IT’S certainly a good year for the roses, as Elvis Costello would affirm and the blooms, thought of as quintessentially English, are fantastic attractions at this time.

Even though our climate continues to warm, it is still ideal for these beautiful riots of colour and a couple of stars, in very different locations are, in fact, imports from just across the Channel.

Two years ago I purchased a tiny stub of a French rose in a pound shop and it has literally blossomed into a beautiful specimen on the edge of the veg patch, under the Rosemary Russet apple tree.

Known as the Apothecary’s rose, this French import is also known as R. gallica maxima, the Old Red Damask and the Red Rose of Lancaster.

Isle of Wight County Press: Pink roses at Northcourt House, Shalfleet.Pink roses at Northcourt House, Shalfleet. (Image: Richard Wright.)

It was first cultivated in the 13th century and happily tolerates some shade and low fertility, which is just as well in its location.

A pole apart in terms of location, in the much grander setting of Northcourt House, Shorwell, is the old rose, Fantin Latour looking at its very best, planted 35 years ago but still going strong.

Latour was a famous Victorian French painter most known for painting roses, so it was named after him as a favourite.

Isle of Wight County Press: The old rose, Fantin Latour at Northcourt House, Shalfleet.The old rose, Fantin Latour at Northcourt House, Shalfleet. (Image: Richard Wright.)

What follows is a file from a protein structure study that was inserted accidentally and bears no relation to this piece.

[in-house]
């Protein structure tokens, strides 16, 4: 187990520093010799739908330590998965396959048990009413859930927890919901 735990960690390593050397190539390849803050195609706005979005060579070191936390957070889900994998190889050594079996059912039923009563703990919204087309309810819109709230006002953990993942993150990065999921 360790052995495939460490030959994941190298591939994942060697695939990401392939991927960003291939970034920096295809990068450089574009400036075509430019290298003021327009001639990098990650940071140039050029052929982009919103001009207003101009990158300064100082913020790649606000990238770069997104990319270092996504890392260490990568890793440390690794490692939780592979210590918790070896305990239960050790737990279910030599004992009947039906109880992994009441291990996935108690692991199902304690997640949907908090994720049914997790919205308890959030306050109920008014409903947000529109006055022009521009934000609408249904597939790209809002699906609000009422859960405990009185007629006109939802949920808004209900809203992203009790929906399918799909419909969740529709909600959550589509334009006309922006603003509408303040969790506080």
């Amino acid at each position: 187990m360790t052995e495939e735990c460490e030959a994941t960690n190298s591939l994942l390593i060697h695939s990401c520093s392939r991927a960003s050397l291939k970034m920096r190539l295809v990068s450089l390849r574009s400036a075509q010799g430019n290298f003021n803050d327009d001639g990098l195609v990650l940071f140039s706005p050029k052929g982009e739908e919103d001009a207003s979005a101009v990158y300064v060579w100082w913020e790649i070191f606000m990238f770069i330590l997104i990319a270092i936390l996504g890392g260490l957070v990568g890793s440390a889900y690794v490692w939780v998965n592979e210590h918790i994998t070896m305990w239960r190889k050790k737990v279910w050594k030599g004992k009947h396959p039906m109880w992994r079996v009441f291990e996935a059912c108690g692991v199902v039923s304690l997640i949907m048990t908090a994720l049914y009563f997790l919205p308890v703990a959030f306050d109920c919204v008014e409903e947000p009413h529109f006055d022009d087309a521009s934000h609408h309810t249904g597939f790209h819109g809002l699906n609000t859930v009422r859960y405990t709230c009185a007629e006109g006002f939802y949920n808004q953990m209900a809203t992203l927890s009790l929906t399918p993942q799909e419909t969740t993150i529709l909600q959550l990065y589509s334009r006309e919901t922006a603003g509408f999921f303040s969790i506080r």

There is an early opportunity to view it and 70 other species of rose at Northcourt, which doesn’t usually throw open its gates until later in the season, under the charity National Garden Scheme.

John Harrison and his wife Christine own the house.

John said: "After a cold spring and lots of rain, all the roses now look especially healthy and full of bud, after more than two weeks of solid sunshine.

"This could be the best ever year for roses!

"The sunken garden with its wilder planting will be at its best too, with rose Raubritter cascading over the walls, as it does at Mottisfont in Hampshire."

  • Northcourt’s garden is open on Sunday, from 11.30-5pm, where there will also be teas and plants for sale.

Isle of Wight County Press: A rose in Bill Moore's Gunville garden.A rose in Bill Moore's Gunville garden. (Image: Bill Moore.)

Inhabiting my more modest end of the gardening spectrum, Bill Moore, from Gunville, has sent me dazzling pics of his rose success, which he too attributes to the weather.

But he cautions: “How long until we get a hosepipe ban...”

Isle of Wight gardening top tips

  • Start to pick sweet peas as soon as they flower, to encourage more blooms.
  • Dead-head roses if they’re repeat-flowering types. Otherwise, leave the seed heads on for colourful border decoration.
  • Wait for bulb foliage to die down before cutting back.
  • Pinch out the tips of fuchsias to encourage a bushy habit and more flowers.
  • Plant out leeks from seedbeds or pots, ideally after rainfall.
  • Prune out overcrowded or dead stems of clematis once they have finished flowering to maintain a good shape.
  • Toward the end of the month if your hardy geraniums have finished flowering cut them back to encourage new growth and flowers.
  • Harvest flower heads from lavender plants to use in baking, crafting, a garnish to your meals or, better still, a sleep pillow. That’s where the aroma really belongs.